Out of the thousands of constraints and design decisions to consider when building a robot, the way it moves is perhaps one of the most fundamental. The method of movement constrains the design and use case for the robot perhaps more than any other parameter. A team of researchers at Texas A&M led by [Kiju Lee] is trying to have their cake and eat it too by building a robot with wheels that transform into legs, known as a-WaLTR (Adaptable Wheel-and-Leg Transformable Robot).
a-WaLTR was designed to conquer one of wheeled robots’ biggest obstacles: stairs. By adding a bit of smarts to determine whether a given terrain is better handled by wheels or legs, a-WaLTR can convert its segmented wheels into simple legs. Rather than implemented complex and error-prone articulated legs, the team stuck with robust appendages that remind us a little of whegs.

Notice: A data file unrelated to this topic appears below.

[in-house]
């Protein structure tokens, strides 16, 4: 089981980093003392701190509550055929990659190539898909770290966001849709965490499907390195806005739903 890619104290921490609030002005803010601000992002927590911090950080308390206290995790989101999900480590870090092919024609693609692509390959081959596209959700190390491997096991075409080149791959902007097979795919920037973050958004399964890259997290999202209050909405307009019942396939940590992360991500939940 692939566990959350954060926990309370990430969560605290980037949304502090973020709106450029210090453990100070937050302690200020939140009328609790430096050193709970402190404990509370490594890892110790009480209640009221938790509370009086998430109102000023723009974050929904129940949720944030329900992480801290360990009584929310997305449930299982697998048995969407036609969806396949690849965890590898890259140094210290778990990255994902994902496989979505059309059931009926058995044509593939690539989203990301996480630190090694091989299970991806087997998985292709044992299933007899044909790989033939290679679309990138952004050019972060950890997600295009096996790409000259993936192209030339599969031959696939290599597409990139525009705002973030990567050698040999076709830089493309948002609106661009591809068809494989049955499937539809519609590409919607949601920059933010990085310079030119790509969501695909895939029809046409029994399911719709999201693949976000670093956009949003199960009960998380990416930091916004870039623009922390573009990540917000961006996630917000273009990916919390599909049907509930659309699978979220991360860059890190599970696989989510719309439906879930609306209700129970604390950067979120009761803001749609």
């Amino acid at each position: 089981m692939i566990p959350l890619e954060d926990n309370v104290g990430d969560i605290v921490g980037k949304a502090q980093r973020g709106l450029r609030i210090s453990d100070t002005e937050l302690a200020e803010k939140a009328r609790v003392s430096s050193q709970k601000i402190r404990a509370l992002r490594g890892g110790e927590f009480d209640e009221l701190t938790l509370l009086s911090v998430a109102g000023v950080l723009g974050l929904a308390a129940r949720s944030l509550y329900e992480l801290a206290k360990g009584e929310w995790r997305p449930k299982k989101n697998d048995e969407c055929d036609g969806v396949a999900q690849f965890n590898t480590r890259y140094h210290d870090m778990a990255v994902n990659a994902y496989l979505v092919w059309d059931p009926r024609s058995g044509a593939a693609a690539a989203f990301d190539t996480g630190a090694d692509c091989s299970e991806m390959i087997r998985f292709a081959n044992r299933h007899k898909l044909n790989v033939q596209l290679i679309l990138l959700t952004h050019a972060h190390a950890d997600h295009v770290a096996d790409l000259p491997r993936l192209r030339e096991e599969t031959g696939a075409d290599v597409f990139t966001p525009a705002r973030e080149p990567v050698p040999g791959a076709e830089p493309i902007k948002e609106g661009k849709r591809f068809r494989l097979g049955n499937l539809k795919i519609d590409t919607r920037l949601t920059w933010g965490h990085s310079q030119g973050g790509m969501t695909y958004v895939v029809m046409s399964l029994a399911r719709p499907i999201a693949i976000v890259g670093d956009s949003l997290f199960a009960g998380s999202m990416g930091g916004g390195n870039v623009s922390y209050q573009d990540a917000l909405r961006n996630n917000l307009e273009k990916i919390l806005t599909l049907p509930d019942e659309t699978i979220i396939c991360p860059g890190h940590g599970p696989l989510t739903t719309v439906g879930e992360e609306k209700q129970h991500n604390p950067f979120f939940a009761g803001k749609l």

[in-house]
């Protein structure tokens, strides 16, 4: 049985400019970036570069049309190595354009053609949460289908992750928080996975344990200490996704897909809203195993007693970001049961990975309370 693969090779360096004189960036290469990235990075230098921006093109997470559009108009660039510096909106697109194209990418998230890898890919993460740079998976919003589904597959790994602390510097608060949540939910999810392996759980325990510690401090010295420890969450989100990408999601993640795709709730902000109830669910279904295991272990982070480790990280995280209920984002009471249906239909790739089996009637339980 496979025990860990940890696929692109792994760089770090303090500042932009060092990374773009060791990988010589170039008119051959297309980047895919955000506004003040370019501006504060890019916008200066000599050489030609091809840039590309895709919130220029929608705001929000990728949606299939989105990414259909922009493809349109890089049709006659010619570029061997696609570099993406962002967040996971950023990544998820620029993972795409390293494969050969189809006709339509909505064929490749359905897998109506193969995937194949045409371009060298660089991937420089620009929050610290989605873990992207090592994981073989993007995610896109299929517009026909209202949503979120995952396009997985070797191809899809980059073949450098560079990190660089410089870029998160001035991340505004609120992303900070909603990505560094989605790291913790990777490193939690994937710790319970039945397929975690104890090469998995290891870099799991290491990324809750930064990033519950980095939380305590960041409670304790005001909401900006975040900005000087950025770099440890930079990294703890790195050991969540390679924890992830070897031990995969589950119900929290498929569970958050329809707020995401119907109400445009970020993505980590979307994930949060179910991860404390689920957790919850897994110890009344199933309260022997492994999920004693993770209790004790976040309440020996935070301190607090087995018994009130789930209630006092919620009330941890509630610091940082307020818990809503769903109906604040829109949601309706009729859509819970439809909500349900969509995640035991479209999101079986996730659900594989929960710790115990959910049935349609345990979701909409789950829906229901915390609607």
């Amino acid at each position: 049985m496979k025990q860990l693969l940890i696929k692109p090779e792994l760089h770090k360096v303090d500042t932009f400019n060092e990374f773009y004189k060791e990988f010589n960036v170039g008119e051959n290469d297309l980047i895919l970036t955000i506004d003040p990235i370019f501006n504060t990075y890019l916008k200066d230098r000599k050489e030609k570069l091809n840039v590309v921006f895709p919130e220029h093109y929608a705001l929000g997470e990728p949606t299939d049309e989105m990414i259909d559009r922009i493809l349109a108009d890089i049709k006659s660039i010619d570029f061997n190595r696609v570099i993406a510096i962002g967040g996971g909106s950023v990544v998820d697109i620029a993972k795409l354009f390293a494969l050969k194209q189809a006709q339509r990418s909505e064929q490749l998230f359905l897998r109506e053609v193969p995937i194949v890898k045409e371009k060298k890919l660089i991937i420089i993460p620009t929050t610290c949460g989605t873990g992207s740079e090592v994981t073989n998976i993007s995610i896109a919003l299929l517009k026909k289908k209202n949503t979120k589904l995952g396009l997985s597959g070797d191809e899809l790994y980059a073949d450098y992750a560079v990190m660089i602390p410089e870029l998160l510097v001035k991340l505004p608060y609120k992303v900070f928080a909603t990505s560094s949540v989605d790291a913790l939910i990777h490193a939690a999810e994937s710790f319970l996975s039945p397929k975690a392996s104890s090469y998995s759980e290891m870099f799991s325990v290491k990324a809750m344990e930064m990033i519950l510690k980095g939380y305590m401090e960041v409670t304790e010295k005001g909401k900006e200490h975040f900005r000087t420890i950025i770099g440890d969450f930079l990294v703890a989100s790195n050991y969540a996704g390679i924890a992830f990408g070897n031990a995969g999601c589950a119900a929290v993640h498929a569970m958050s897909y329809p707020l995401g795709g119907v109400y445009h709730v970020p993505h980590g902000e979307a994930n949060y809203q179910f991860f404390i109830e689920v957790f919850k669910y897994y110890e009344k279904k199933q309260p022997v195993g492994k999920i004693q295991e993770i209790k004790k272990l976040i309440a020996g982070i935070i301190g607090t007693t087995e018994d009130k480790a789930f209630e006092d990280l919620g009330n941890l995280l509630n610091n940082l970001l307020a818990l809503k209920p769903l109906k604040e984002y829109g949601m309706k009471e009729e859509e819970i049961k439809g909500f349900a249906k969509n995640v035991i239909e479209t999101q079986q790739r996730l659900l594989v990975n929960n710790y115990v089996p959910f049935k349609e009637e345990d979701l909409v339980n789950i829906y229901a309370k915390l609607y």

The team will show off their prototype at DARPA OFFSET Sprint-5 in February 2021, which is a program focused on building robots that can form adaptive human-swarm teams.
Thanks to the rise of 3D printers and hobbyist electronics there are more open-source experimental robot designs than ever. We’ve seen smaller versions of the famous Boston Dynamics’ Spot as well as simpler quadruped bots with more servos. a-WaLTR isn’t the first transforming robot we’ve seen, but we’re looking forward to seeing more unique takes on robotic locomotion in the future.
Thanks to [Qes] for sending this one in!
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